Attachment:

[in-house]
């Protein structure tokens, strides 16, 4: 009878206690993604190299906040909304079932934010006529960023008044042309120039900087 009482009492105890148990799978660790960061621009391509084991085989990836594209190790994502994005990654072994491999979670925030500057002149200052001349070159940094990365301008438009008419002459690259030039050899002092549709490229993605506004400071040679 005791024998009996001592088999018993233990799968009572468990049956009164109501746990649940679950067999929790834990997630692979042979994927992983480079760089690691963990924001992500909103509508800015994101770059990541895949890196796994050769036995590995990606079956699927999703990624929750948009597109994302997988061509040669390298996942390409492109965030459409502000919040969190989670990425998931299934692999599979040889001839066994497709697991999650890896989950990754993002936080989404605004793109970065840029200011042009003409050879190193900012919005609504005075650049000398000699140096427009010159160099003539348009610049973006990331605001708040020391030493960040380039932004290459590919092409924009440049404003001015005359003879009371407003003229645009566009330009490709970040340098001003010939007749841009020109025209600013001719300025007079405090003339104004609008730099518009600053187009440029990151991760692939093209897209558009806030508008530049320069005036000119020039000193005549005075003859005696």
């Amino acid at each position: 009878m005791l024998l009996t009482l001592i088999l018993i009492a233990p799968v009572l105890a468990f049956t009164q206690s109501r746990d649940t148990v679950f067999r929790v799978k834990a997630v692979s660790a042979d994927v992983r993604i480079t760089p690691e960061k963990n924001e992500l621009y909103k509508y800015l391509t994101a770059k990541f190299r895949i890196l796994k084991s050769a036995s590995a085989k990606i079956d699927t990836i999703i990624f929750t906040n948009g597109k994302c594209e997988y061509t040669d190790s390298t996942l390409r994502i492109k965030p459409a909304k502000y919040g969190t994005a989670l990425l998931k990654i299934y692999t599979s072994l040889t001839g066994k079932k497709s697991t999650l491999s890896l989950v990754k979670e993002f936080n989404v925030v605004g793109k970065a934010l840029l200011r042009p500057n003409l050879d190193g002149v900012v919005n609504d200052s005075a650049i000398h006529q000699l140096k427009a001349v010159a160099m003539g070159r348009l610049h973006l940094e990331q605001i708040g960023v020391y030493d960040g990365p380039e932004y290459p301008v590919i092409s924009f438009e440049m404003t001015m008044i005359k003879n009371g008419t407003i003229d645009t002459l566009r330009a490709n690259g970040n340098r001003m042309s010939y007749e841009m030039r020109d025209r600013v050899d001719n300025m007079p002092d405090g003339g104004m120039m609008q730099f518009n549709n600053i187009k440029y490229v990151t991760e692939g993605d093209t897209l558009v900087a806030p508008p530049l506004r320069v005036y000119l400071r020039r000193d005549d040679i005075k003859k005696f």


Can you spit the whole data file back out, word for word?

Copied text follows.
[in-house]
């Protein structure tokens, strides 16, 4: 009878206690993604190299906040909304079932934010006529960023008044042309120039900087 009482009492105890148990799978660790960061621009391509084991085989990836594209190790994502994005990654072994491999979670925030500057002149200052001349070159940094990365301008438009008419002459690259030039050899002092549709490229993605506004400071040679 005791024998009996001592088999018993233990799968009572468990049956009164109501746990649940679950067999929790834990997630692979042979994927992983480079760089690691963990924001992500909103509508800015994101770059990541895949890196796994050769036995590995990606079956699927999703990624929750948009597109994302997988061509040669390298996942390409492109965030459409502000919040969190989670990425998931299934692999599979040889001839066994497709697991999650890896989950990754993002936080989404605004793109970065840029200011042009003409050879190193900012919005609504005075650049000398000699140096427009010159160099003539348009610049973006990331605001708040020391030493960040380039932004290459590919092409924009440049404003001015005359003879009371407003003229645009566009330009490709970040340098001003010939007749841009020109025209600013001719300025007079405090003339104004609008730099518009600053187009440029990151991760692939093209897209558009806030508008530049320069005036000119020039000193005549005075003859005696």
């Amino acid at each position: 009878m005791l024998l009996t009482l001592i088999l018993i009492a233990p799968v009572l105890a468990f049956t009164q206690s109501r746990d649940t148990v679950f067999r929790v799978k834990a997630v692979s660790a042979d994927v992983r993604i480079t760089p690691e960061k963990n924001e992500l621009y909103k509508y800015l391509t994101a770059k990541f190299r895949i890196l796994k084991s050769a036995s590995a085989k990606i079956d699927t990836i999703i990624f929750t906040n948009g597109k994302c594209e997988y061509t040669d190790s390298t996942l390409r994502i492109k965030p459409a909304k502000y919040g969190t994005a989670l990425l998931k990654i299934y692999t599979s072994l040889t001839g066994k079932k497709s697991t999650l491999s890896l989950v990754k979670e993002f936080n989404v925030v605004g793109k970065a934010l840029l200011r042009p500057n003409l050879d190193g002149v900012v919005n609504d200052s005075a650049i000398h006529q000699l140096k427009a001349v010159a160099m003539g070159r348009l610049h973006l940094e990331q605001i708040g960023v020391y030493d960040g990365p380039e932004y290459p301008v590919i092409s924009f438009e440049m404003t001015m008044i005359k003879n009371g008419t407003i003229d645009t002459l566009r330009a490709n690259g970040n340098r001003m042309s010939y007749e841009m030039r020109d025209r600013v050899d001719n300025m007079p002092d405090g003339g104004m120039m609008q730099f518009n549709n600053i187009k440029y490229v990151t991760e692939g993605d093209t897209l558009v900087a806030p508008p530049l506004r320069v005036y000119l400071r020039r000193d005549d040679i005075k003859k005696f």